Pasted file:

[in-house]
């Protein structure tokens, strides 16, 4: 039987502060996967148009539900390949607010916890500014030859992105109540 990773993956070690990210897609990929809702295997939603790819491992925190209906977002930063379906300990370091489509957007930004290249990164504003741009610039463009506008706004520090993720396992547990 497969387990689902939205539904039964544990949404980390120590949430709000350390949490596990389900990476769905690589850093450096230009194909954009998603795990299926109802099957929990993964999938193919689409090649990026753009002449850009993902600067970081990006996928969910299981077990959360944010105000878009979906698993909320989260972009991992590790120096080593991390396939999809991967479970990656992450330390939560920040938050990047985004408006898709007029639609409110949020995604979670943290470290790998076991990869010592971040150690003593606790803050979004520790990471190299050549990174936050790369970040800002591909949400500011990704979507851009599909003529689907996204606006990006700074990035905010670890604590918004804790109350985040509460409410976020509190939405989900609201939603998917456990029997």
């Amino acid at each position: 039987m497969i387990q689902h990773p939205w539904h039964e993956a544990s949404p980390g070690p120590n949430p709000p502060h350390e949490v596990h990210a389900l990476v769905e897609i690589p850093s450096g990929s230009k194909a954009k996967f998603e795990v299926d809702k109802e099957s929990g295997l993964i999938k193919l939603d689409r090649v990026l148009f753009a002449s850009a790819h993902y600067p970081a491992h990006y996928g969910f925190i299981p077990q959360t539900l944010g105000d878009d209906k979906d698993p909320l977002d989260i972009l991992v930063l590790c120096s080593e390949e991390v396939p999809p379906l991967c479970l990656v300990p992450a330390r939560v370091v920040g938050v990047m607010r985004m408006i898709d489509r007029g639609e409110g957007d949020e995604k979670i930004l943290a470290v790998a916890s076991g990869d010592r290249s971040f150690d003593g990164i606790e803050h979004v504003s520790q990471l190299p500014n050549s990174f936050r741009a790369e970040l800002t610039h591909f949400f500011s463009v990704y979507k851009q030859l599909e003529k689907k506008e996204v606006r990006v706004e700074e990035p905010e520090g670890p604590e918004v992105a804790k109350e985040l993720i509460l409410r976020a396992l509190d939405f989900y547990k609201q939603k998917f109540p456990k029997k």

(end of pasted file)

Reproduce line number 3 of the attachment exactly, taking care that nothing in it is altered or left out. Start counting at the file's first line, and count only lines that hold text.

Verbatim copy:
């Amino acid at each position: 039987m497969i387990q689902h990773p939205w539904h039964e993956a544990s949404p980390g070690p120590n949430p709000p502060h350390e949490v596990h990210a389900l990476v769905e897609i690589p850093s450096g990929s230009k194909a954009k996967f998603e795990v299926d809702k109802e099957s929990g295997l993964i999938k193919l939603d689409r090649v990026l148009f753009a002449s850009a790819h993902y600067p970081a491992h990006y996928g969910f925190i299981p077990q959360t539900l944010g105000d878009d209906k979906d698993p909320l977002d989260i972009l991992v930063l590790c120096s080593e390949e991390v396939p999809p379906l991967c479970l990656v300990p992450a330390r939560v370091v920040g938050v990047m607010r985004m408006i898709d489509r007029g639609e409110g957007d949020e995604k979670i930004l943290a470290v790998a916890s076991g990869d010592r290249s971040f150690d003593g990164i606790e803050h979004v504003s520790q990471l190299p500014n050549s990174f936050r741009a790369e970040l800002t610039h591909f949400f500011s463009v990704y979507k851009q030859l599909e003529k689907k506008e996204v606006r990006v706004e700074e990035p905010e520090g670890p604590e918004v992105a804790k109350e985040l993720i509460l409410r976020a396992l509190d939405f989900y547990k609201q939603k998917f109540p456990k029997k």